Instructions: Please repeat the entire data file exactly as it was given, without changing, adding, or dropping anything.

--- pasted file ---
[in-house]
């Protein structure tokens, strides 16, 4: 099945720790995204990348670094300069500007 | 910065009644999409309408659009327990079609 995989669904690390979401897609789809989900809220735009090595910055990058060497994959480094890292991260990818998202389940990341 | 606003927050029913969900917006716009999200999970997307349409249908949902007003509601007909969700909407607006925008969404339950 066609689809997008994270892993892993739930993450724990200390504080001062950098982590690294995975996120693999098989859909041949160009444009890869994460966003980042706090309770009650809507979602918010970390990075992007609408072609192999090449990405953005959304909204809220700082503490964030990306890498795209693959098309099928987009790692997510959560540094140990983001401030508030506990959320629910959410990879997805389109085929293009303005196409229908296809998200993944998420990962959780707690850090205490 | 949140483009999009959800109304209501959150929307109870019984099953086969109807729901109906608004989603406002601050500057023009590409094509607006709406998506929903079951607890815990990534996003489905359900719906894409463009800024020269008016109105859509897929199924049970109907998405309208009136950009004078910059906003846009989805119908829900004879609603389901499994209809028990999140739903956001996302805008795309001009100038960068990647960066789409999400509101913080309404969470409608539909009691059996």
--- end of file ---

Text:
[in-house]
């Protein structure tokens, strides 16, 4: 099945720790995204990348670094300069500007 | 910065009644999409309408659009327990079609 995989669904690390979401897609789809989900809220735009090595910055990058060497994959480094890292991260990818998202389940990341 | 606003927050029913969900917006716009999200999970997307349409249908949902007003509601007909969700909407607006925008969404339950 066609689809997008994270892993892993739930993450724990200390504080001062950098982590690294995975996120693999098989859909041949160009444009890869994460966003980042706090309770009650809507979602918010970390990075992007609408072609192999090449990405953005959304909204809220700082503490964030990306890498795209693959098309099928987009790692997510959560540094140990983001401030508030506990959320629910959410990879997805389109085929293009303005196409229908296809998200993944998420990962959780707690850090205490 | 949140483009999009959800109304209501959150929307109870019984099953086969109807729901109906608004989603406002601050500057023009590409094509607006709406998506929903079951607890815990990534996003489905359900719906894409463009800024020269008016109105859509897929199924049970109907998405309208009136950009004078910059906003846009989805119908829900004879609603389901499994209809028990999140739903956001996302805008795309001009100038960068990647960066789409999400509101913080309404969470409608539909009691059996």